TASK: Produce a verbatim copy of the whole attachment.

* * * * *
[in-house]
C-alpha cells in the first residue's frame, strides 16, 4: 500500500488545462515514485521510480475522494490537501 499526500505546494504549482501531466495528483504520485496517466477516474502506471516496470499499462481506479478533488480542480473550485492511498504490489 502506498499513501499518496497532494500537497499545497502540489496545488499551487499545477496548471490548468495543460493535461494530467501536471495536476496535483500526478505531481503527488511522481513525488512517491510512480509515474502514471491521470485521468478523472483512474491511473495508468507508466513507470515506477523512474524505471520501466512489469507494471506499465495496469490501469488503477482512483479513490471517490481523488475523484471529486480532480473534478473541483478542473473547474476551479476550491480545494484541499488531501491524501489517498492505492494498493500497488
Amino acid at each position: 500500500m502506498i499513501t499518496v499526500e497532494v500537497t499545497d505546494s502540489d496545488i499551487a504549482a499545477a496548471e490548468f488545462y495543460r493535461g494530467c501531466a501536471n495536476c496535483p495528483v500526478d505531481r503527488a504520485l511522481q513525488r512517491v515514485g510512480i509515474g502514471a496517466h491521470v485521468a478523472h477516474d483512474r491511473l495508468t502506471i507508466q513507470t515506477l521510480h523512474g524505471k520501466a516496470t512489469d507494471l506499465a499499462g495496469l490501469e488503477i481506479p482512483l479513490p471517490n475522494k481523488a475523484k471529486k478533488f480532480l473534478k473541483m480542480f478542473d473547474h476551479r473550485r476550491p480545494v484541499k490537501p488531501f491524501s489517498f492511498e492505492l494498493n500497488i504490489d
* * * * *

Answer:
[in-house]
C-alpha cells in the first residue's frame, strides 16, 4: 500500500488545462515514485521510480475522494490537501 499526500505546494504549482501531466495528483504520485496517466477516474502506471516496470499499462481506479478533488480542480473550485492511498504490489 502506498499513501499518496497532494500537497499545497502540489496545488499551487499545477496548471490548468495543460493535461494530467501536471495536476496535483500526478505531481503527488511522481513525488512517491510512480509515474502514471491521470485521468478523472483512474491511473495508468507508466513507470515506477523512474524505471520501466512489469507494471506499465495496469490501469488503477482512483479513490471517490481523488475523484471529486480532480473534478473541483478542473473547474476551479476550491480545494484541499488531501491524501489517498492505492494498493500497488
Amino acid at each position: 500500500m502506498i499513501t499518496v499526500e497532494v500537497t499545497d505546494s502540489d496545488i499551487a504549482a499545477a496548471e490548468f488545462y495543460r493535461g494530467c501531466a501536471n495536476c496535483p495528483v500526478d505531481r503527488a504520485l511522481q513525488r512517491v515514485g510512480i509515474g502514471a496517466h491521470v485521468a478523472h477516474d483512474r491511473l495508468t502506471i507508466q513507470t515506477l521510480h523512474g524505471k520501466a516496470t512489469d507494471l506499465a499499462g495496469l490501469e488503477i481506479p482512483l479513490p471517490n475522494k481523488a475523484k471529486k478533488f480532480l473534478k473541483m480542480f478542473d473547474h476551479r473550485r476550491p480545494v484541499k490537501p488531501f491524501s489517498f492511498e492505492l494498493n500497488i504490489d